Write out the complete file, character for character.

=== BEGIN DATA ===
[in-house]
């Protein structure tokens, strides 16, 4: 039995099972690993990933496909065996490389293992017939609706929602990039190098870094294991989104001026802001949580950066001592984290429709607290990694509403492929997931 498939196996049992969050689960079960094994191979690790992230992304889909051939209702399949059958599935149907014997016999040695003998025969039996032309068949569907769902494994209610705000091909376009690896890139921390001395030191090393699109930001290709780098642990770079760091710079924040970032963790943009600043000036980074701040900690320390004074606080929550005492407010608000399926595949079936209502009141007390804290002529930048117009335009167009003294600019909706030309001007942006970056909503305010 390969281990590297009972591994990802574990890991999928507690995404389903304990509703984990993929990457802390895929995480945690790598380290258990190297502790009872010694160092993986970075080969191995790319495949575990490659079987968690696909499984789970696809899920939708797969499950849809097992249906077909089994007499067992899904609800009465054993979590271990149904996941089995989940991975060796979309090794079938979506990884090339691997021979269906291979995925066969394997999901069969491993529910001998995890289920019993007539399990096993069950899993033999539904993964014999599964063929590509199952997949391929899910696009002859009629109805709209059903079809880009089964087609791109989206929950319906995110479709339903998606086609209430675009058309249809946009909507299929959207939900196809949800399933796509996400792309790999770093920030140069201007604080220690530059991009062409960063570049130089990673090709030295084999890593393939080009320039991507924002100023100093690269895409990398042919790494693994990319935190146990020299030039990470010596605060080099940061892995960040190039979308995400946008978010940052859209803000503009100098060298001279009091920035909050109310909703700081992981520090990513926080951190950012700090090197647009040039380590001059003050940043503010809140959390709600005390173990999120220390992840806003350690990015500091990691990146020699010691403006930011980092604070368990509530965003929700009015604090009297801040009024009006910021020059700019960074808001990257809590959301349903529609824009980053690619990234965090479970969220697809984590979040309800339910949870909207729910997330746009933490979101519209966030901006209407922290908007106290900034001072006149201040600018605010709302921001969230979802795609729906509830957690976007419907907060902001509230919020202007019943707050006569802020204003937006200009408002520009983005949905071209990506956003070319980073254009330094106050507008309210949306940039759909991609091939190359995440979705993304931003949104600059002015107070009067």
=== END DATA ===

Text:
[in-house]
């Protein structure tokens, strides 16, 4: 039995099972690993990933496909065996490389293992017939609706929602990039190098870094294991989104001026802001949580950066001592984290429709607290990694509403492929997931 498939196996049992969050689960079960094994191979690790992230992304889909051939209702399949059958599935149907014997016999040695003998025969039996032309068949569907769902494994209610705000091909376009690896890139921390001395030191090393699109930001290709780098642990770079760091710079924040970032963790943009600043000036980074701040900690320390004074606080929550005492407010608000399926595949079936209502009141007390804290002529930048117009335009167009003294600019909706030309001007942006970056909503305010 390969281990590297009972591994990802574990890991999928507690995404389903304990509703984990993929990457802390895929995480945690790598380290258990190297502790009872010694160092993986970075080969191995790319495949575990490659079987968690696909499984789970696809899920939708797969499950849809097992249906077909089994007499067992899904609800009465054993979590271990149904996941089995989940991975060796979309090794079938979506990884090339691997021979269906291979995925066969394997999901069969491993529910001998995890289920019993007539399990096993069950899993033999539904993964014999599964063929590509199952997949391929899910696009002859009629109805709209059903079809880009089964087609791109989206929950319906995110479709339903998606086609209430675009058309249809946009909507299929959207939900196809949800399933796509996400792309790999770093920030140069201007604080220690530059991009062409960063570049130089990673090709030295084999890593393939080009320039991507924002100023100093690269895409990398042919790494693994990319935190146990020299030039990470010596605060080099940061892995960040190039979308995400946008978010940052859209803000503009100098060298001279009091920035909050109310909703700081992981520090990513926080951190950012700090090197647009040039380590001059003050940043503010809140959390709600005390173990999120220390992840806003350690990015500091990691990146020699010691403006930011980092604070368990509530965003929700009015604090009297801040009024009006910021020059700019960074808001990257809590959301349903529609824009980053690619990234965090479970969220697809984590979040309800339910949870909207729910997330746009933490979101519209966030901006209407922290908007106290900034001072006149201040600018605010709302921001969230979802795609729906509830957690976007419907907060902001509230919020202007019943707050006569802020204003937006200009408002520009983005949905071209990506956003070319980073254009330094106050507008309210949306940039759909991609091939190359995440979705993304931003949104600059002015107070009067």